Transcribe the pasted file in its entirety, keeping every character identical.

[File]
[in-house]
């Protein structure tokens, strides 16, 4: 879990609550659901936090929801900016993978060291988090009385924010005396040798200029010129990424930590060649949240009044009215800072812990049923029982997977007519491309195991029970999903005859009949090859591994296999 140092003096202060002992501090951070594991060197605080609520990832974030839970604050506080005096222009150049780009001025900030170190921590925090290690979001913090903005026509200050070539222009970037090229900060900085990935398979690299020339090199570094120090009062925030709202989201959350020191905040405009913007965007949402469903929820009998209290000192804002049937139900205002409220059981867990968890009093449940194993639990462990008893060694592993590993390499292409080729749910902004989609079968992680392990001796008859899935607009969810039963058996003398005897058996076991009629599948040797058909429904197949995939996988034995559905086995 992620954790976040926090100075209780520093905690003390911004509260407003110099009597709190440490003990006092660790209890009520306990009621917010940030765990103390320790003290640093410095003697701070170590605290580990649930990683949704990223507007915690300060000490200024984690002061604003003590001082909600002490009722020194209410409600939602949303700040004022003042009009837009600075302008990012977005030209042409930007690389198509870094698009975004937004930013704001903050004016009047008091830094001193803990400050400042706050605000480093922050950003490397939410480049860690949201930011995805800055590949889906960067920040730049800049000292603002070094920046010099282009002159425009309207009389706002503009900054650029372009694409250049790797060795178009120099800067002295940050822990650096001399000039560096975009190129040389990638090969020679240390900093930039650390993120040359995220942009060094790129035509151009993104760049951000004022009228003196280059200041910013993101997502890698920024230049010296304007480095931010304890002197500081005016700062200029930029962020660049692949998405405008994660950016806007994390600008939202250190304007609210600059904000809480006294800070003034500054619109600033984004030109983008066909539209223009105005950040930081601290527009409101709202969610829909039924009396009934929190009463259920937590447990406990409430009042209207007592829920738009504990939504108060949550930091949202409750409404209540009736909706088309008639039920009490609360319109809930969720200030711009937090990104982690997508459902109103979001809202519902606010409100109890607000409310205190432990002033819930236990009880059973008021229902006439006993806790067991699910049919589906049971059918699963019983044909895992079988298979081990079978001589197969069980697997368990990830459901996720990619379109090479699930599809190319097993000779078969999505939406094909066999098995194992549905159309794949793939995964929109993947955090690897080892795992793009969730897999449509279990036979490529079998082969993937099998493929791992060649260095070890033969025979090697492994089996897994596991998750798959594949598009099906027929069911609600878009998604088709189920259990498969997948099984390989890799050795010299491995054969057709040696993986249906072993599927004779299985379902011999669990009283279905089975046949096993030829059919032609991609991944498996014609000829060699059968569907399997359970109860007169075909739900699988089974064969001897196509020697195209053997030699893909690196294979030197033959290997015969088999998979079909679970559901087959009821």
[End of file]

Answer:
[in-house]
């Protein structure tokens, strides 16, 4: 879990609550659901936090929801900016993978060291988090009385924010005396040798200029010129990424930590060649949240009044009215800072812990049923029982997977007519491309195991029970999903005859009949090859591994296999 140092003096202060002992501090951070594991060197605080609520990832974030839970604050506080005096222009150049780009001025900030170190921590925090290690979001913090903005026509200050070539222009970037090229900060900085990935398979690299020339090199570094120090009062925030709202989201959350020191905040405009913007965007949402469903929820009998209290000192804002049937139900205002409220059981867990968890009093449940194993639990462990008893060694592993590993390499292409080729749910902004989609079968992680392990001796008859899935607009969810039963058996003398005897058996076991009629599948040797058909429904197949995939996988034995559905086995 992620954790976040926090100075209780520093905690003390911004509260407003110099009597709190440490003990006092660790209890009520306990009621917010940030765990103390320790003290640093410095003697701070170590605290580990649930990683949704990223507007915690300060000490200024984690002061604003003590001082909600002490009722020194209410409600939602949303700040004022003042009009837009600075302008990012977005030209042409930007690389198509870094698009975004937004930013704001903050004016009047008091830094001193803990400050400042706050605000480093922050950003490397939410480049860690949201930011995805800055590949889906960067920040730049800049000292603002070094920046010099282009002159425009309207009389706002503009900054650029372009694409250049790797060795178009120099800067002295940050822990650096001399000039560096975009190129040389990638090969020679240390900093930039650390993120040359995220942009060094790129035509151009993104760049951000004022009228003196280059200041910013993101997502890698920024230049010296304007480095931010304890002197500081005016700062200029930029962020660049692949998405405008994660950016806007994390600008939202250190304007609210600059904000809480006294800070003034500054619109600033984004030109983008066909539209223009105005950040930081601290527009409101709202969610829909039924009396009934929190009463259920937590447990406990409430009042209207007592829920738009504990939504108060949550930091949202409750409404209540009736909706088309008639039920009490609360319109809930969720200030711009937090990104982690997508459902109103979001809202519902606010409100109890607000409310205190432990002033819930236990009880059973008021229902006439006993806790067991699910049919589906049971059918699963019983044909895992079988298979081990079978001589197969069980697997368990990830459901996720990619379109090479699930599809190319097993000779078969999505939406094909066999098995194992549905159309794949793939995964929109993947955090690897080892795992793009969730897999449509279990036979490529079998082969993937099998493929791992060649260095070890033969025979090697492994089996897994596991998750798959594949598009099906027929069911609600878009998604088709189920259990498969997948099984390989890799050795010299491995054969057709040696993986249906072993599927004779299985379902011999669990009283279905089975046949096993030829059919032609991609991944498996014609000829060699059968569907399997359970109860007169075909739900699988089974064969001897196509020697195209053997030699893909690196294979030197033959290997015969088999998979079909679970559901087959009821």